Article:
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Using only the classical definition which is below (and not Darboux etc) show that a continuous function over a closed interval is Riemann-integrable. That is, if a function $f$ is continuous on an interval $[a,b]$, then its definite integral over $[a,b]$ exists.

The Definite Integral as a Limit of Riemann Sums :

We say that a number $I$ is the definite integral of $f$ over $[a,b]$ if I is the limit of the Riemann sums, if the following condition is satisfied:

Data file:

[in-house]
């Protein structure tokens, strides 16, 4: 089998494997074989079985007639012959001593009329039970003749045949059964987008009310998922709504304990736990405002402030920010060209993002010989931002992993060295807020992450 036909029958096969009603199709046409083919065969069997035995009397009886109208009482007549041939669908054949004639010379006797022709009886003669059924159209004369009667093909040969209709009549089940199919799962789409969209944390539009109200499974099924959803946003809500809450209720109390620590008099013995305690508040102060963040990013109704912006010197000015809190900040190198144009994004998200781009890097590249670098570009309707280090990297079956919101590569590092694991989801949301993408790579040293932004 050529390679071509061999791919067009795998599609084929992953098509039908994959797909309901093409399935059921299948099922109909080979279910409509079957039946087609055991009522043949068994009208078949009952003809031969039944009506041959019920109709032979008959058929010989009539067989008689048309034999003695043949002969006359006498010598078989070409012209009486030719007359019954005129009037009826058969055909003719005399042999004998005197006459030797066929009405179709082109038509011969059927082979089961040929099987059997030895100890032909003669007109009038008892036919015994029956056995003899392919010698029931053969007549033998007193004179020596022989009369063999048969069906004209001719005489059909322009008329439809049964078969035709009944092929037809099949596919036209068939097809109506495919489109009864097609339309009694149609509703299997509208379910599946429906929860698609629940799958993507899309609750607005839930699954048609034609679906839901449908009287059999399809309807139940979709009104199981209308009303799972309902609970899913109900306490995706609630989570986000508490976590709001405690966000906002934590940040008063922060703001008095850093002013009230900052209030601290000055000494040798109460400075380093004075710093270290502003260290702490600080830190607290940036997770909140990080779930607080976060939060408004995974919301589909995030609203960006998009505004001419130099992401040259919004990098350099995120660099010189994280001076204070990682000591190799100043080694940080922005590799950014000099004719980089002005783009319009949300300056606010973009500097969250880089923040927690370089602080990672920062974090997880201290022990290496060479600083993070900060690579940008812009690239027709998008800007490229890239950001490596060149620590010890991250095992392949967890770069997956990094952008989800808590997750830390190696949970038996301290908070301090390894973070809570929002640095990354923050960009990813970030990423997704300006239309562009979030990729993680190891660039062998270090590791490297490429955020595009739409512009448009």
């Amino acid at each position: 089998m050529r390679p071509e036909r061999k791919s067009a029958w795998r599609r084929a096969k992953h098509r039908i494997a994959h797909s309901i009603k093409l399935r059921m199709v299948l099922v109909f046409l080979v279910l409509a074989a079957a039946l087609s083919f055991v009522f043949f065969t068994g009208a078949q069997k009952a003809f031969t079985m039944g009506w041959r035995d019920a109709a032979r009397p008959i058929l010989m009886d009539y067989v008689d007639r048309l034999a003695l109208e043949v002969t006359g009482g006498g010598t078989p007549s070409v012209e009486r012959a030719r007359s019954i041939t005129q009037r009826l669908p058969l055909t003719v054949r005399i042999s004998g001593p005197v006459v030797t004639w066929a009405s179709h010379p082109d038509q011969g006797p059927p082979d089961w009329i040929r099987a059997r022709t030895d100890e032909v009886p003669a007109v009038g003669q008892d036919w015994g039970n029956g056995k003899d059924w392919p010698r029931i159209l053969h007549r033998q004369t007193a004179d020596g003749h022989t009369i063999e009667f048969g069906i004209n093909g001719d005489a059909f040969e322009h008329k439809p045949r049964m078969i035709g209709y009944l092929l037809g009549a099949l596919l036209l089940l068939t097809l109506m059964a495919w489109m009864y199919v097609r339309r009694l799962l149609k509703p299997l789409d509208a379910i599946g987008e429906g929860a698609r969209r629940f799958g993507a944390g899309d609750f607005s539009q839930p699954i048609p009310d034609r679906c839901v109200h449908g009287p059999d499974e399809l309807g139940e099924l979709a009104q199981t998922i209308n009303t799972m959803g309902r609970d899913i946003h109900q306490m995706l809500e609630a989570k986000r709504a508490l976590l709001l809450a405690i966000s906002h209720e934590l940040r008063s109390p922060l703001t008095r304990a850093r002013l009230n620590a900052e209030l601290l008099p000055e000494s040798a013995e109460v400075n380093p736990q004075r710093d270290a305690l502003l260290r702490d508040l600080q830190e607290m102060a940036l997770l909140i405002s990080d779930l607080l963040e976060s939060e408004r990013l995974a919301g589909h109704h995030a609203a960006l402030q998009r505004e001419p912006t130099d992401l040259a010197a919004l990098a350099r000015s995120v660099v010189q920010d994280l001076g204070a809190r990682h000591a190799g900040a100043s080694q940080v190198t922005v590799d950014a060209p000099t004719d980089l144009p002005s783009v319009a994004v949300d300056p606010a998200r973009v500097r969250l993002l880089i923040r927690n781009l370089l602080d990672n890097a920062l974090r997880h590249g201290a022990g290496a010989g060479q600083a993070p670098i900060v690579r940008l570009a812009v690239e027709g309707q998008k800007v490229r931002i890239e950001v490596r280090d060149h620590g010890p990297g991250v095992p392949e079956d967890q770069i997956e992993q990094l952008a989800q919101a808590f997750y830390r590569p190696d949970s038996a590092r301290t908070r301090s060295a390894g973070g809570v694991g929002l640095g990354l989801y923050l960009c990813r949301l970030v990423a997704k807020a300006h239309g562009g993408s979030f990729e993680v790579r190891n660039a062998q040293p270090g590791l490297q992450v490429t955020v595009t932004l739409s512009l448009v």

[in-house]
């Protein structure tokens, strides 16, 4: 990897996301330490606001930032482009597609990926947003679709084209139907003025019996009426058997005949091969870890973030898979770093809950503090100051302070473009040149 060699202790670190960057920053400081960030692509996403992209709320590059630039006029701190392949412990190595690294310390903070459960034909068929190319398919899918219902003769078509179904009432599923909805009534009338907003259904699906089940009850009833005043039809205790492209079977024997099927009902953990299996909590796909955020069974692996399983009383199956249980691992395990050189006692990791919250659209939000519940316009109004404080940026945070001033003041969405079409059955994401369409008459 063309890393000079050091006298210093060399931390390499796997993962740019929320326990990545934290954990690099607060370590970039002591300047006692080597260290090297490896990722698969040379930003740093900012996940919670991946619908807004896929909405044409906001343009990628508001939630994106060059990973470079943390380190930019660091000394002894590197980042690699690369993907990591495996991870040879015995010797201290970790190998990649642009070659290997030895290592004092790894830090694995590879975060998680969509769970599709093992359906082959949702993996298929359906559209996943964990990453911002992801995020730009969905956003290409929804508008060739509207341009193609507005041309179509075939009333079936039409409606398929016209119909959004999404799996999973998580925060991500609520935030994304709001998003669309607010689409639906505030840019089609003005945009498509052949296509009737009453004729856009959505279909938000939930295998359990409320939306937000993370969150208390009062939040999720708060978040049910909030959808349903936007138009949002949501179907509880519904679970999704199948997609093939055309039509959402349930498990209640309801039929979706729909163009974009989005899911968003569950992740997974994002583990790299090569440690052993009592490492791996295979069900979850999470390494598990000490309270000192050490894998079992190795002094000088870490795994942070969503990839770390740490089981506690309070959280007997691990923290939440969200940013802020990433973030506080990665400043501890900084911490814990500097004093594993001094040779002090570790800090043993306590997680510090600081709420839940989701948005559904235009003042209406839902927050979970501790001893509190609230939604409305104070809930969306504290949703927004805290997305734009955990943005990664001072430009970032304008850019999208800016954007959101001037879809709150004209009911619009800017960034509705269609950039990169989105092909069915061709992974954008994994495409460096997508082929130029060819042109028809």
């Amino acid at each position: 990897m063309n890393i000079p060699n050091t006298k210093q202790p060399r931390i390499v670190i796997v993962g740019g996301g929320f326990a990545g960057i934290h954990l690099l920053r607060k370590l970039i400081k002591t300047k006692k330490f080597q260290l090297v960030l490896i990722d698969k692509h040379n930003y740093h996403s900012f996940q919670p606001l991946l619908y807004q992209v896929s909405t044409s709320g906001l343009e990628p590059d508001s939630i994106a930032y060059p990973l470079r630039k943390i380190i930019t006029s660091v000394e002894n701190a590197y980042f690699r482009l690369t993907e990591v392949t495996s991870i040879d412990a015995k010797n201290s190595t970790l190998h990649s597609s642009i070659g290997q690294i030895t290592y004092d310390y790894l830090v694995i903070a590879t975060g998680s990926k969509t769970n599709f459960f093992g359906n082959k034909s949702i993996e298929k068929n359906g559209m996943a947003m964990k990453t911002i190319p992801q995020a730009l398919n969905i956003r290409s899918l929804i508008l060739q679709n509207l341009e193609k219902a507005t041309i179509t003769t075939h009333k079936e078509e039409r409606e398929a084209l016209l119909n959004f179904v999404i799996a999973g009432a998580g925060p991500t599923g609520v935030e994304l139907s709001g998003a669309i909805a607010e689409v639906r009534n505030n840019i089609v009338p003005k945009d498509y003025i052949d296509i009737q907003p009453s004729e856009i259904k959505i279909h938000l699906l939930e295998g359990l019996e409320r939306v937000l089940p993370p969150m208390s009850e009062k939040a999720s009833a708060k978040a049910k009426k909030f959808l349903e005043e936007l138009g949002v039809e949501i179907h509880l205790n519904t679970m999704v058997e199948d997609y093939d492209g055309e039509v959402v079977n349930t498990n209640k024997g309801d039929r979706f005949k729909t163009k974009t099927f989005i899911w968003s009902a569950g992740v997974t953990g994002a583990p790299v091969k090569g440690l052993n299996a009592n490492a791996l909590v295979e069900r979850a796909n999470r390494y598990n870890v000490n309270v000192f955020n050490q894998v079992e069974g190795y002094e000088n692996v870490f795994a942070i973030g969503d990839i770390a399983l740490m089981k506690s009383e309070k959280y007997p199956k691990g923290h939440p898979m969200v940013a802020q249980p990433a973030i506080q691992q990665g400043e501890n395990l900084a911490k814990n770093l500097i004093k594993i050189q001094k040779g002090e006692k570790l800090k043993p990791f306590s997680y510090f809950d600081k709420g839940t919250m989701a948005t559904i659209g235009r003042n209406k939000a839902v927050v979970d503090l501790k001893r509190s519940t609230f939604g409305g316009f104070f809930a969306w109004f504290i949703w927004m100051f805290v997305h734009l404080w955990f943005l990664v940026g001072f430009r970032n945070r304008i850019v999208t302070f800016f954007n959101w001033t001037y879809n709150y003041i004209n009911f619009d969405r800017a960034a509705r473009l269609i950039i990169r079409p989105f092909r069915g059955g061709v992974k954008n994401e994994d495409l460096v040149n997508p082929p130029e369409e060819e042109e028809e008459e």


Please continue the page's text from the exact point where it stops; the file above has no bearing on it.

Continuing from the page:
For any $\epsilon>0$, there exists a $\delta>0$ such that for every partition $P=\{x_0,x_1,...,x_n\}$ of $[a,b]$ with the mesh $||P||:=\max\limits_{1\leq i\leq n}(x_{i}-x_{i-1})<\delta$ and any choice of $\xi_k$ in $[x_{k−1},x_k]$, we have $$\left| \sum_{k=1}^n f(\xi_k) \Delta x_k - I \ \right| \lt \epsilon$$.

Any help is greatly needed and appreciated, as it is fine if I use Darboux but am stuck using just this definition. Thanks in advance

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